For many an Ornette Coleman
devotee, devotion was pledged with the singular saxophonist's The Shape of Jazz to Come
(Atlantic). It was recorded in May and released in November of 1959, and it's a matter of when in our life we caught up with it. For some of us, that's when we first felt liberated by jazz.
That album, produced by Nesuhi Ertegun, remains a hard act to follow, even for Coleman himself. Or to precede. But "Hollywood does love origin stories," says Ashley Kahn in the booklet notes accompanying this rerelease of a pair of albums recorded by Coleman at the beginning of 1959 and a year earlier, for Contemporary Records, in their West Hollywood studios, with Contemporary founder Lester Koenig producing.
The notes trace Coleman's origins back to his hometown of Fort Worth, Texas and to early R&B gigs which ultimately bought his first ticket to Los Angeles, to which he later relocated. On the two albums which make up this setSomething Else!!!!
and Tomorrow Is the Question!
an R&B sensibility manifests more palpably than on the later Atlantic sides, particularly on tracks like "Angel Voice" and "Turnaround." On other tracks ("Mind and Time," "Endless"), the abiding influence of the pace and energy of bop is evident, not only in Coleman's alto but in the trumpet work, muted and not, by his longtime partner Don Cherry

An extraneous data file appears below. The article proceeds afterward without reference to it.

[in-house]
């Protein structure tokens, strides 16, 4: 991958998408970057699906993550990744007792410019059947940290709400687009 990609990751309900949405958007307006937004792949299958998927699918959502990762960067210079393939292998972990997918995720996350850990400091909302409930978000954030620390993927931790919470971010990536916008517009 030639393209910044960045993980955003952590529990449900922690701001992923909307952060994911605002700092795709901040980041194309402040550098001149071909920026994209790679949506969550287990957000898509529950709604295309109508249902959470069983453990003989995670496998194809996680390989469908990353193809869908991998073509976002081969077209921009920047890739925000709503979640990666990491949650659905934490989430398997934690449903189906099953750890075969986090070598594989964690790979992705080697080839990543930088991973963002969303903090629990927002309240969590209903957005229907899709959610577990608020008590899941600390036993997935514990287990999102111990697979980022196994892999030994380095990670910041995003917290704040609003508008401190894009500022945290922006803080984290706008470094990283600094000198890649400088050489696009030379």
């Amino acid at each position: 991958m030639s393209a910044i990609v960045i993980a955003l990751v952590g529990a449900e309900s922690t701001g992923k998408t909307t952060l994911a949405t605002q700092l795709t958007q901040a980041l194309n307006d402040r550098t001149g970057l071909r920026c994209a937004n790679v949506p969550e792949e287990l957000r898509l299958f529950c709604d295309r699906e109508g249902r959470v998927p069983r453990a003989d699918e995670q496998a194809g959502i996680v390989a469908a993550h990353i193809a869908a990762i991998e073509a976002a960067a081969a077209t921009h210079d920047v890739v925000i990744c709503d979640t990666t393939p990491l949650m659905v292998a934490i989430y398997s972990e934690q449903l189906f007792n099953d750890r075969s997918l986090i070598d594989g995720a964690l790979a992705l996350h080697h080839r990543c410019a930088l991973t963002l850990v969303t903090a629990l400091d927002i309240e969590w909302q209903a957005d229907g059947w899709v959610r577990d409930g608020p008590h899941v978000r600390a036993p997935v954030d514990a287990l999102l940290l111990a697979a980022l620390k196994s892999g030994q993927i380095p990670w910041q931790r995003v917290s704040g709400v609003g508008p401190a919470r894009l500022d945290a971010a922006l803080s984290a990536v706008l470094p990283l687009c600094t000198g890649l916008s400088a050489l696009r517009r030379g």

(on both these discs), and by drummer Billy Higgins
(on Something Else!!!!
). They are the only two of the musicians here who make it over to The Shape of Jazz to Come
and on to collaborations with Coleman in subsequent decades.
Whatever the saxophonist's homages to genres already well populated, what we'd come to know and love as Coleman's wily syncopation and his special way with phrasing sound out distinctly on "Chippie," "The Disguise," and elsewhere. The reflective, dramatic "Lorraine" could be a cousin to Coleman's biggest hit, "Lonely Woman," the haunting opener to his debut Atlantic album. But what may surprise some fans is how much fun and play abound on these reissues. Also revealing is how well all these Coleman originals work for the other young seekers assembled here by Koenig, before their careers separated them from Coleman.
The rhythm section on Something Else!!!!
includes the tasty Don Payne
on bass and pianist Walter Norris
, who comps artfully and solos enticingly, sounding like he very much fits with a leader who'll soon distance himself from keyboards for many decades. Tomorrow Is the Question!
splits bass duty between Percy Heath
and Red Mitchell
, neither of whom take or are given the prominence later extended to Charlie Haden
, while Shelly Manne
arguably drums more delight into the mix than anyone else who's occupied that chair with Coleman. The tracks and the solos are brief throughout this set, but they make for a satisfying supplement and a refreshing discovery, no matter what one may think one knew.